Mr. Roman Pearce

## 1683 Reputation

19 years, 256 days
CECM/SFU
Research Associate

I am a research associate at Simon Fraser University and a member of the Computer Algebra Group at the CECM.

## Groebner[InterReduce]...

Can you post the polynomials so I can check for a bug?

InterReduce does not use the F4 algorithm.  It uses the same code as Groebner[Reduce] in a double loop, however after a polynomial is reduced it may have a smaller leading monomial, in which case you must start part of the reduction process over again.  If you have a Groebner basis then this won't happen.  The purpose of the command is to reduce Groebner bases.

Depending on your situation, you may be better off simply computing a Groebner basis.

## sequence...

Use the seq command to construct a sequence. Enclose the result in square brackets to get a list.  S := [seq(fsolve({eq1,eq2},{x,y}), beta=0..10)]: S[1];  Also, substitute a solution into [x,y] to get a point. You can make sequences out of lists.  subs(S[1], [x,y]); seq(subs(i, [x,y]), i=S); 

## trash Maple and reinstall (Mac OS X)...

You can trash your Maple 12 installation on OS X and reinstall. Open a terminal and type the following: sudo bash rm -rf /Library/Frameworks/Maple.framework/Versions/12 Then delete Maple from the Applications folder. Hopefully when you reinstall it will work. If not, does the same thing happen ?

## paraview...

You might want to try Paraview. It's free and open source. http://www.paraview.org/ I found the software a little tricky to learn at first but there is good documentation, and once you understand that everything is run through filters the design makes sense.

## Faking Maple in Latex...

I've done exactly this. Try these macros (from Jeff Farr): \def\MapleInput#1{\noindent{{\small $>$ {\tt #1} }}} \def\MapleOutput#1{{\begin{center} #1\end{center}}} \def\MapleWarning#1{\noindent{{\small {\tt #1}}}} Example usage: \MapleInput{f := randpoly([x,y,z]);} \MapleOutput{$f := 87 x y - 56 x y z^2 - 62 x^2 z^3 + 97 x y^3 z - 73 y z^4$}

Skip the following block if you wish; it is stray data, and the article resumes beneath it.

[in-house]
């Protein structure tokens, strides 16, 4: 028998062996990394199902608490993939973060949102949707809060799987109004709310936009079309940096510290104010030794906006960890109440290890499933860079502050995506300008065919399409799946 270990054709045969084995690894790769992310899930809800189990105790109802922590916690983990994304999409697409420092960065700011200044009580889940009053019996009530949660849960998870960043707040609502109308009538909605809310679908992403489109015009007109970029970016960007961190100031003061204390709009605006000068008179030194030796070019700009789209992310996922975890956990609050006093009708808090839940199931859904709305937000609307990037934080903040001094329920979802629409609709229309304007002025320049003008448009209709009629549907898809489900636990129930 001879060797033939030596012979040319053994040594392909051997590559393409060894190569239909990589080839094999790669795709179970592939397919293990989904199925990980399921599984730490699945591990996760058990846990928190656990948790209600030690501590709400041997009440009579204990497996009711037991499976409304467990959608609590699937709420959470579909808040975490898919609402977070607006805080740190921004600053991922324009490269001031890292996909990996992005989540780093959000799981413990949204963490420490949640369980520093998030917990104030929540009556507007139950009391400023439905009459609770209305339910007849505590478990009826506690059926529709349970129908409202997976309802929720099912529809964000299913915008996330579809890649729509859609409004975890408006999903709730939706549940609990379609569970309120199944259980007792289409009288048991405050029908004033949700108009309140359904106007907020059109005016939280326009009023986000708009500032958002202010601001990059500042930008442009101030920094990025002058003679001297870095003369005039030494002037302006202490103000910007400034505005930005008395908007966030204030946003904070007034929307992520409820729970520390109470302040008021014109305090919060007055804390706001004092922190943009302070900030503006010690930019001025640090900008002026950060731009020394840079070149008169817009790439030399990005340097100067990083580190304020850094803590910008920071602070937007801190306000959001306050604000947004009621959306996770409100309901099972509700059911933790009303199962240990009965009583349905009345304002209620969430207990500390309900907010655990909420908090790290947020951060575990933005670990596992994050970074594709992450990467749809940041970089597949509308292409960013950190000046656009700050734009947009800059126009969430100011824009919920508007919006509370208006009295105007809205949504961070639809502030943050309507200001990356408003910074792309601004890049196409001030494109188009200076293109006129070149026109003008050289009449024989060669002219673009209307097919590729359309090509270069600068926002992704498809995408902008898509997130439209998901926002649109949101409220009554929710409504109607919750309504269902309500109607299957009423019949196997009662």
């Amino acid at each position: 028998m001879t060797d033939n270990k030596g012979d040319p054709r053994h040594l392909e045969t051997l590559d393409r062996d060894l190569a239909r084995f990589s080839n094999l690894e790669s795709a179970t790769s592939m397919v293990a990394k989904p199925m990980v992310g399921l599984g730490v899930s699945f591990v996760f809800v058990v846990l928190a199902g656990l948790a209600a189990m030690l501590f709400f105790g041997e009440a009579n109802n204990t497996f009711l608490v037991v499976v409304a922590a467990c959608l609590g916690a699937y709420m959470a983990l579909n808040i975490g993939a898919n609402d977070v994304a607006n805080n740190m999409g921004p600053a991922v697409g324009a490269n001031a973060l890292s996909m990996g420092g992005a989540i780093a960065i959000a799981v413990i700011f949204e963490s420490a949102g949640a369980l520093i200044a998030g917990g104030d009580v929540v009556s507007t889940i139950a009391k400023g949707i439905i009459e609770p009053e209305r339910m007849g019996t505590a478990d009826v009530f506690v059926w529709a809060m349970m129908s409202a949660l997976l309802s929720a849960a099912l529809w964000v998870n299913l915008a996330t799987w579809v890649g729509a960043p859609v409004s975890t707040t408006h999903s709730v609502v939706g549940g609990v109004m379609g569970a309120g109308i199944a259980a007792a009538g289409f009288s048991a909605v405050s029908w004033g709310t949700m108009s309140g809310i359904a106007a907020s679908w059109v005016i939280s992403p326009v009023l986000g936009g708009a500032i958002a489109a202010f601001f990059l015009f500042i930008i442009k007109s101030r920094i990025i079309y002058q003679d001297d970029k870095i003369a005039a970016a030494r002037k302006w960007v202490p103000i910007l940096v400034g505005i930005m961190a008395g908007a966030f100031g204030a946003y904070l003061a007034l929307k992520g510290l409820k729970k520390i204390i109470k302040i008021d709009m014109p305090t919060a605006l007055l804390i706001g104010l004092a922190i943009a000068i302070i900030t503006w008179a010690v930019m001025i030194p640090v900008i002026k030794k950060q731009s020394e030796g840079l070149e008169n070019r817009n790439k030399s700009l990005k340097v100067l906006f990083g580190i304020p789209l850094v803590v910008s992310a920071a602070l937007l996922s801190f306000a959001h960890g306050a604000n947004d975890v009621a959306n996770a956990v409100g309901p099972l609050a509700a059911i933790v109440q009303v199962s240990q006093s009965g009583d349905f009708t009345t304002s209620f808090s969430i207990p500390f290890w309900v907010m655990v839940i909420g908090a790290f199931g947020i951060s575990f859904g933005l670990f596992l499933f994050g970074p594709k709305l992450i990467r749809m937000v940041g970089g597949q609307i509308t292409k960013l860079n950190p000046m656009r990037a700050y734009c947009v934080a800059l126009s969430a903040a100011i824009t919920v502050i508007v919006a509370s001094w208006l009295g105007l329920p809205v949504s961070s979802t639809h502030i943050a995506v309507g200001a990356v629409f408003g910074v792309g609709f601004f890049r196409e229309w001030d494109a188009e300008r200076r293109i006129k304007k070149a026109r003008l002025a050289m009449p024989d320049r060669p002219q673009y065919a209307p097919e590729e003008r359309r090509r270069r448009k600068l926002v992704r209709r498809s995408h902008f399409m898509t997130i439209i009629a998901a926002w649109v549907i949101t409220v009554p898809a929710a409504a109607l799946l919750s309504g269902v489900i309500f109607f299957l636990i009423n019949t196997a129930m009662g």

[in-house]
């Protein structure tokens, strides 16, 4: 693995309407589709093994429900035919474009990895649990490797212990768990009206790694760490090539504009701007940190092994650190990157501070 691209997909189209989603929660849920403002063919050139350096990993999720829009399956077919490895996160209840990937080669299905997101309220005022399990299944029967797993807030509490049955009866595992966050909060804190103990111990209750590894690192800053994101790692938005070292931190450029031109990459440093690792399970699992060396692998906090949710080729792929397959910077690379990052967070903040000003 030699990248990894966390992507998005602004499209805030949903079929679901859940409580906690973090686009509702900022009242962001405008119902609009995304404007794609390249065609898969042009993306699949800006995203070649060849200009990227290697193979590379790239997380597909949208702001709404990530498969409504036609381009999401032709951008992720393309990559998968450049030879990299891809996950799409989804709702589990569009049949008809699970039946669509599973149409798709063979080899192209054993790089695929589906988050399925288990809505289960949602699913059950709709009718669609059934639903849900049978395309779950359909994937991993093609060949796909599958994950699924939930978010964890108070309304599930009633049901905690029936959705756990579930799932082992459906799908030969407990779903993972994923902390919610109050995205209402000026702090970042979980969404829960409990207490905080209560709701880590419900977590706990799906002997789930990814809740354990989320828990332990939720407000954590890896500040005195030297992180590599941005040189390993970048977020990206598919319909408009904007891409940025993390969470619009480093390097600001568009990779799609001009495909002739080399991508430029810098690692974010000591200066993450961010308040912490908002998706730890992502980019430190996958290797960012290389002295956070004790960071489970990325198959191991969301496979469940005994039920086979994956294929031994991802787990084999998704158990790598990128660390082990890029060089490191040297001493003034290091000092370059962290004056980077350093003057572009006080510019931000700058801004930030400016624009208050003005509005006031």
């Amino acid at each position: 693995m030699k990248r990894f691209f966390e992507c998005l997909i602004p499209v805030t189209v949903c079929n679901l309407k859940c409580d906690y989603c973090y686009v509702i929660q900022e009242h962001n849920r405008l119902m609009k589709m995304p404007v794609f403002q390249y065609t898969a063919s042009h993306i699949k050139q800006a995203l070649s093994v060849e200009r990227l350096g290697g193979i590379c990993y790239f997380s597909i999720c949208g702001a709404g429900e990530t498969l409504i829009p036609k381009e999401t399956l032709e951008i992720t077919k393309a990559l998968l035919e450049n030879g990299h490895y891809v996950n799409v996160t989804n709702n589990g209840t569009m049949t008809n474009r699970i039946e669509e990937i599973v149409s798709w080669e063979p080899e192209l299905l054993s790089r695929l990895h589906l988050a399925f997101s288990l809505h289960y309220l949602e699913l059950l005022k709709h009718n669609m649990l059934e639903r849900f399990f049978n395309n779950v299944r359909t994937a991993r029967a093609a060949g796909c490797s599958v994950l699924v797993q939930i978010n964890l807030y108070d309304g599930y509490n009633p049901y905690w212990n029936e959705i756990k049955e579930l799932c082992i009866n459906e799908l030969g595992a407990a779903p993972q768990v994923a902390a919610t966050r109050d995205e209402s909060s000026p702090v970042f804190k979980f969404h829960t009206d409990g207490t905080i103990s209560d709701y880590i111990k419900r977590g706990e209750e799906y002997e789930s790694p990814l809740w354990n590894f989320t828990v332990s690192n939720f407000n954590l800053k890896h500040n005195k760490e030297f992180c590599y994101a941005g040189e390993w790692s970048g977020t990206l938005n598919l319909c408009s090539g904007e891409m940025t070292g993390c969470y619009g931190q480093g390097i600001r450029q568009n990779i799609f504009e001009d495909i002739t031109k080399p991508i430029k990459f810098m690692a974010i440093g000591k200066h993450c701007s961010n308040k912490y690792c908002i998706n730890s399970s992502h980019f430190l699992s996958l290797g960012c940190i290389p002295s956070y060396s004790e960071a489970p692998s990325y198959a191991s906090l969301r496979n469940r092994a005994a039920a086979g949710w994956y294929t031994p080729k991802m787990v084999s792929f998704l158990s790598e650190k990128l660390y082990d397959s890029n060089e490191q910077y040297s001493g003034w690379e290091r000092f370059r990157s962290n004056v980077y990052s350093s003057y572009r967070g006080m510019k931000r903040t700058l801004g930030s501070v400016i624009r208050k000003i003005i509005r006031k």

## parallel algorithms...

Parallel algorithms are generally not used by Maple yet, except for dense numerical linear algebra. Granted, some of the problems are hard, but the software industry largely dropped the ball. It also doesn't make sense to parallelize anything that has a lot of overhead. For example, if something can be made 10x faster then you really ought to do that first. There are a lot of things in Maple like that, but I'm not sure if plotting is one of them anymore since a lot of work was done since Maple 11.

## Groebner bases over GF(2^m)...

First you need to choose a representation for the field. You need a minimal polynomial that is irreducible mod 2. Try Factor(f) mod 2; to test, or you can use the GF package to generate one. In Maple you represent the roots of polynomials using RootOf expressions, i.e. RootOf(f); Then elements of the field are polynomials in that expression. It may help to create an alias, for example alias(alpha=RootOf(Z^3+Z+1)) creates a short name alpha that you can use. Maple's gcd and factor commands understand RootOfs and so does the Groebner package. To compute Groebner bases over GF(p^k) you will need to specify the optional argument characteristic=2 to force everything to run mod 2. For example: alias(alpha=RootOf(Z^3+Z+1)); F := {alpha*x*y+alpha^2+1, alpha^2*x^2-1}; G := Groebner[Basis](F, plex(x,y), characteristic=2); Be aware that unlike Magma (not sure about Sage), Maple's Groebner basis code does not use any special representations for elements of finite fields. This makes Maple slow for large problems. What it will actually do behind the scenes is convert the RootOfs to a variable and introduce the minimal polynomial into the generating set. Maple has some good algorithms, like Faugere's FGb (compiled C), a Maple version of F4 that supports parameters, FGLM, and the Groebner Walk, but the performance of the Maple code is not at the level of dedicated software written in C.

## 10 minute rule...

If it takes more than 10 minutes then the software is too slow and I would look for alternatives. What type of calculations are you doing ?

## bug...

This is definitely a bug in RootFinding:-Isolate. Could you please post the system which produces this error ? As an alternative, you might try the fsolve command. If you post the system I may be able to give you other suggestions as well.

## Can't open file...

I can't even open your file. It is has been a few minutes now and the Maple interface is using 700MB of RAM!

## low level routines...

You can't interrupt extremely low level routines, like integer operations. On one hand, Maple is using external libraries like GMP to do these operations. These libraries do not know anything about Maple, so there is a software engineering problem. Second, computations like these use very tight inner loops, taking < 5 cycles. You simply can't insert any sort of test into these loops.

Compute powers of the adjacency matrix.

## Try computing them mod 1000,...

Try computing them mod 1000, then use Floyd's cycle detection algorithm to detect a cycle.

## external C, Mac OS X...

Has anyone ever written procedures in C that can be called from Maple on MAC OS X? Yes, lots of it. However I don't use Xcode so you'll have to bear with me. It looks like Maple is trying to generate the required wrapper, but can't. Check that Maple's security settings allow this. Under "Maple 11" -> "Preferences", the "Security" tab, check "Enable system/ssystem commands". Let me know if that works.

## too large...

I can't believe this was solved.
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